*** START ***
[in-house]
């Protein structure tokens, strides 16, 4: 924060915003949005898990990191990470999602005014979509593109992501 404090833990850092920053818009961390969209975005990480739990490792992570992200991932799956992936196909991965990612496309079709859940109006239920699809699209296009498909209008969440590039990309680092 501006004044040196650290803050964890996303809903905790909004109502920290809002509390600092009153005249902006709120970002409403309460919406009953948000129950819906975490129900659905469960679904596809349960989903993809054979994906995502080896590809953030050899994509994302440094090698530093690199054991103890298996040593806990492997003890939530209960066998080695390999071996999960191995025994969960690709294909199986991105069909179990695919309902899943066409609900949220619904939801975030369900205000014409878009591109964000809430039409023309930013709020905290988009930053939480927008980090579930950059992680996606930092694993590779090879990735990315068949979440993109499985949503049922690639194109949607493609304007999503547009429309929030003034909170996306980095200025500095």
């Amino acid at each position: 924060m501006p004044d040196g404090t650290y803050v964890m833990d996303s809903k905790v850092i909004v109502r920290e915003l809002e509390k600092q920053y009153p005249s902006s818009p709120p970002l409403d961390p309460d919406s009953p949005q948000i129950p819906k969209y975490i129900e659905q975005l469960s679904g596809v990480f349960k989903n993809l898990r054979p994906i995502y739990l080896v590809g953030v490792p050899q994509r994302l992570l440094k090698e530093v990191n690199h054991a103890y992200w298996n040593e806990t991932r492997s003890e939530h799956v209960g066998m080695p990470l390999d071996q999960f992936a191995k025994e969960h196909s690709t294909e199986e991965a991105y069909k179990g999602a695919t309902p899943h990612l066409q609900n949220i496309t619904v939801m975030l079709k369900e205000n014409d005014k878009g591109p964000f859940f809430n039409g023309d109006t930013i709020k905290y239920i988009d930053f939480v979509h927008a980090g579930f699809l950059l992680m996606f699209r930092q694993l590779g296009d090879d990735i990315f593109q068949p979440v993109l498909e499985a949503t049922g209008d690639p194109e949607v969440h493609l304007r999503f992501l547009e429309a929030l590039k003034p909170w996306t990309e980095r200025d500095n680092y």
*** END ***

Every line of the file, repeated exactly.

[in-house]
């Protein structure tokens, strides 16, 4: 924060915003949005898990990191990470999602005014979509593109992501 404090833990850092920053818009961390969209975005990480739990490792992570992200991932799956992936196909991965990612496309079709859940109006239920699809699209296009498909209008969440590039990309680092 501006004044040196650290803050964890996303809903905790909004109502920290809002509390600092009153005249902006709120970002409403309460919406009953948000129950819906975490129900659905469960679904596809349960989903993809054979994906995502080896590809953030050899994509994302440094090698530093690199054991103890298996040593806990492997003890939530209960066998080695390999071996999960191995025994969960690709294909199986991105069909179990695919309902899943066409609900949220619904939801975030369900205000014409878009591109964000809430039409023309930013709020905290988009930053939480927008980090579930950059992680996606930092694993590779090879990735990315068949979440993109499985949503049922690639194109949607493609304007999503547009429309929030003034909170996306980095200025500095």
């Amino acid at each position: 924060m501006p004044d040196g404090t650290y803050v964890m833990d996303s809903k905790v850092i909004v109502r920290e915003l809002e509390k600092q920053y009153p005249s902006s818009p709120p970002l409403d961390p309460d919406s009953p949005q948000i129950p819906k969209y975490i129900e659905q975005l469960s679904g596809v990480f349960k989903n993809l898990r054979p994906i995502y739990l080896v590809g953030v490792p050899q994509r994302l992570l440094k090698e530093v990191n690199h054991a103890y992200w298996n040593e806990t991932r492997s003890e939530h799956v209960g066998m080695p990470l390999d071996q999960f992936a191995k025994e969960h196909s690709t294909e199986e991965a991105y069909k179990g999602a695919t309902p899943h990612l066409q609900n949220i496309t619904v939801m975030l079709k369900e205000n014409d005014k878009g591109p964000f859940f809430n039409g023309d109006t930013i709020k905290y239920i988009d930053f939480v979509h927008a980090g579930f699809l950059l992680m996606f699209r930092q694993l590779g296009d090879d990735i990315f593109q068949p979440v993109l498909e499985a949503t049922g209008d690639p194109e949607v969440h493609l304007r999503f992501l547009e429309a929030l590039k003034p909170w996306t990309e980095r200025d500095n680092y």